13 July 2016


I have always enjoyed Garrison Keiler’s reports from “Lake Woebegone, Minnesota, my home town….where all the women are strong, all the men are good looking, and all the children are above average.”  Perhaps it is because I come from a family of strong women and from a little town that—a lot like Lake Woebegone—has an almost mystical hold on those of us lucky enough to know and love her.  I’m not sure that Stanberry, Missouri is a “town that time forgot,” but there is no doubt in my mind that it is a little town that “memory cannot improve.”

The McCarty Family was one of the founding families back in September, 1879.  My Dad and his brothers and sisters were born and raised there by James Marion and Gertrude Margaret Kurtright McCarty

My Mom was raised there from the time she was in fourth grade because my grandfather, William Bertrand (“Bert”) Kennedy--who was employed by the Wabash Rail as a Superintendent—and grandmother, Mary Theodosia Goodrich Kennedy, chose Stanberry, as the place to raise their family.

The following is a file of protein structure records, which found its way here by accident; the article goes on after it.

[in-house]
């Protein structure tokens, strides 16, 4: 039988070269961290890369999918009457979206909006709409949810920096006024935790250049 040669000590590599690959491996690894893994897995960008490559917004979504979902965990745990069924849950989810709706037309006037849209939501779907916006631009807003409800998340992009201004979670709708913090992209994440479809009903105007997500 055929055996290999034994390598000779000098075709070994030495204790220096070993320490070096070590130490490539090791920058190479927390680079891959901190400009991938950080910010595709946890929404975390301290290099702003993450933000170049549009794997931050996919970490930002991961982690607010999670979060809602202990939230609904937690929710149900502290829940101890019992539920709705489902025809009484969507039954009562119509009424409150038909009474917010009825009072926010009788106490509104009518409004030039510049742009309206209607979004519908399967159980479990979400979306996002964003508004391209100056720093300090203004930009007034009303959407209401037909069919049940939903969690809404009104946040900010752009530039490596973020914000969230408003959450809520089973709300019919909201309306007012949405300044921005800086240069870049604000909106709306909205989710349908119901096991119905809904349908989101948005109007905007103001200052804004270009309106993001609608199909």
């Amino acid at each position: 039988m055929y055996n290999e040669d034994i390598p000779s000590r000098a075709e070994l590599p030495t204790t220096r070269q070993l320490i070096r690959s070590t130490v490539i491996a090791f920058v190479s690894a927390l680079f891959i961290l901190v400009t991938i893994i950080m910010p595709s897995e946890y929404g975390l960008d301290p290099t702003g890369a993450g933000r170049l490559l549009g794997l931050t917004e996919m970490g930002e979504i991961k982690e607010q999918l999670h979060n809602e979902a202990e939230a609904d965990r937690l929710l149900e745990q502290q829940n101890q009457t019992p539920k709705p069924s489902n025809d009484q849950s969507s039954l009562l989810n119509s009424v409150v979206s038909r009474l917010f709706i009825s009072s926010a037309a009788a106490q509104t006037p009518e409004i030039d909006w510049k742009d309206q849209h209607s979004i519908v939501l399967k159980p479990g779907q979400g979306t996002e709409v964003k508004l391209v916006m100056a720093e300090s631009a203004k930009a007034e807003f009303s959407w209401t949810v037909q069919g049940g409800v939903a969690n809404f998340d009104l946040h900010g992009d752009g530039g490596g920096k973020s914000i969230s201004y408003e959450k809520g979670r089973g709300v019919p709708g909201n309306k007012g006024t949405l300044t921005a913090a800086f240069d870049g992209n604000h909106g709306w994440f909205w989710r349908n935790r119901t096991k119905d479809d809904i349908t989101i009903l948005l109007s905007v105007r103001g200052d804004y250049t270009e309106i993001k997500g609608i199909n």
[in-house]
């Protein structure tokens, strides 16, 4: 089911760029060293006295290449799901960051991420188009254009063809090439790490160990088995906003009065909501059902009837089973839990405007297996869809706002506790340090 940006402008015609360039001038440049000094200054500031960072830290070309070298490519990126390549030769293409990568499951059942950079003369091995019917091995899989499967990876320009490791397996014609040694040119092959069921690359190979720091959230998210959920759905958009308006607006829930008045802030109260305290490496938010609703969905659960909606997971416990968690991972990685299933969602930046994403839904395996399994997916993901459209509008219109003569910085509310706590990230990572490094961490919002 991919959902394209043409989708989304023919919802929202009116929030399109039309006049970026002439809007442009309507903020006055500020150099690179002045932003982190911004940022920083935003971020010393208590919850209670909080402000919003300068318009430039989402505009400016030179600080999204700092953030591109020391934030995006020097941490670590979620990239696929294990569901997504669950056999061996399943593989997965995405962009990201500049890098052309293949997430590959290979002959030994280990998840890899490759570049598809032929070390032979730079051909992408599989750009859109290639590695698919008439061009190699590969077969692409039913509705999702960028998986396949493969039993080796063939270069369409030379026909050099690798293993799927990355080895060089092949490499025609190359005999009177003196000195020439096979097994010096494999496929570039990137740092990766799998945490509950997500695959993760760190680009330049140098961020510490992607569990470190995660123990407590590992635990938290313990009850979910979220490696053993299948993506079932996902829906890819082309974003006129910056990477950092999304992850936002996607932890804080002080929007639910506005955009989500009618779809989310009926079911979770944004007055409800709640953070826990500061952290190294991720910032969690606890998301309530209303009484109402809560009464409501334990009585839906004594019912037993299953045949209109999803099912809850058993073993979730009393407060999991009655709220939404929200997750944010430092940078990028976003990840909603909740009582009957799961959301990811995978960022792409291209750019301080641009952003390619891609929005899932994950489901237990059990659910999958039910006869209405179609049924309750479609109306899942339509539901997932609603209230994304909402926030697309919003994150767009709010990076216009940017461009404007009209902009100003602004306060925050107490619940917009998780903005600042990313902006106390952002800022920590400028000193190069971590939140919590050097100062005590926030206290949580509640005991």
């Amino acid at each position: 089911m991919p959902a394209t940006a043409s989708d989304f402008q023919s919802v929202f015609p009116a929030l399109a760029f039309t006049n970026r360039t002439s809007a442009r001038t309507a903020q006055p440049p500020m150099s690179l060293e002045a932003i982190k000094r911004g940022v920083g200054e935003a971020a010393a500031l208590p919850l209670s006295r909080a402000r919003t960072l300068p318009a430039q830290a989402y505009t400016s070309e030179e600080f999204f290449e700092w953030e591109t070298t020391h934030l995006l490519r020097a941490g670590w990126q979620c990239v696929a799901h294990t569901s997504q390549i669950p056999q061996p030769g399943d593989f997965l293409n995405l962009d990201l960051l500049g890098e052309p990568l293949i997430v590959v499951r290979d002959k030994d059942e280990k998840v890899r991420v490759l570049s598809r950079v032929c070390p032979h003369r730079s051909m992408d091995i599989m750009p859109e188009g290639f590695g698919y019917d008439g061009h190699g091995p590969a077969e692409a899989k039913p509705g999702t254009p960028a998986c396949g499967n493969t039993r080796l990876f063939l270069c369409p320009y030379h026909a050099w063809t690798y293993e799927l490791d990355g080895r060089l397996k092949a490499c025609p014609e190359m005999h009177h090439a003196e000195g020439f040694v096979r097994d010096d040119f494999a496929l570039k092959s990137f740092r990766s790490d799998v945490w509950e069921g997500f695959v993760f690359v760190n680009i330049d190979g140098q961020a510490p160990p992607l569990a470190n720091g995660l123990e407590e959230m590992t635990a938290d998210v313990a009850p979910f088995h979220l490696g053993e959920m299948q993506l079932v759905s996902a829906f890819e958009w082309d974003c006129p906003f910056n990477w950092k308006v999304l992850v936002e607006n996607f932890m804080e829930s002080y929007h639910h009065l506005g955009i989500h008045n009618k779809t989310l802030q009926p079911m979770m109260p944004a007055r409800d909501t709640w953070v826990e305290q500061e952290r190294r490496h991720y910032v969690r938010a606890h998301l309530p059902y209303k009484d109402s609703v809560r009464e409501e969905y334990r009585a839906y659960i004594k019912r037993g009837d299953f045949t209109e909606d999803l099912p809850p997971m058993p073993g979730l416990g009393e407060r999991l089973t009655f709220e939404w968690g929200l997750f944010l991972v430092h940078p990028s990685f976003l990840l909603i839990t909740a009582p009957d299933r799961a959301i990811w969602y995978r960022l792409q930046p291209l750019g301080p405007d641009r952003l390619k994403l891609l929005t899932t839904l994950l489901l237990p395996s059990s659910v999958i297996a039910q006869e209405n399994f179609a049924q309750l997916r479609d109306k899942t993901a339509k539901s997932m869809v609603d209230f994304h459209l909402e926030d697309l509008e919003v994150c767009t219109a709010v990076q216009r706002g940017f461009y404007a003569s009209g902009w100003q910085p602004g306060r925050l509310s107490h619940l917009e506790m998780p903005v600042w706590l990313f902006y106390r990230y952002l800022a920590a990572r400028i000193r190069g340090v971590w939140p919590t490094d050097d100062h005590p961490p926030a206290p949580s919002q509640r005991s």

My Dad was the eldest of 11 children; nine of them survived infancy.  He went to war from Stanberry and after, in my eyes, he won the war, he came back home to the heartland.  Even after he joined Eastern Airlines in 1953 and moved us to the St Louis area, Stanberry was always home.  My brother and I spent every summer from 1954 until I entered OCS in 1966 in that dear little town.

Yesterday, the matriarch of our clan, my Aunt Mary (Mary Kathlyn McCarty Harris) passed away in Wichita, Kansas.  Aunt Mary is the last of her generation to leave us.  

I won’t be the only member of Clan McCarty traveling back to God’s country in the next day or two.  If you want to find Stanberry, just follow the traffic.   On Saturday, we will all go to St. Peters for Mass and then gather at Mount Calvary Cemetery—on the hill where we have gathered so often in its two resting grounds—to say “so long.”  That’s the good thing about our faith—we don’t say “Goodbye.”

Long ago, my Uncle Charlie, "Mr. Stanberry," coined a phrase, a slogan, that has for his children and his nieces and nephews, and their progeny become almost gospel to us.  If "Home is where the heart is," then tomorrow, I start for home.  

It is an easy trip, you see, for as Uncle Charlie taught us, "ALL roads lead to Stanberry."

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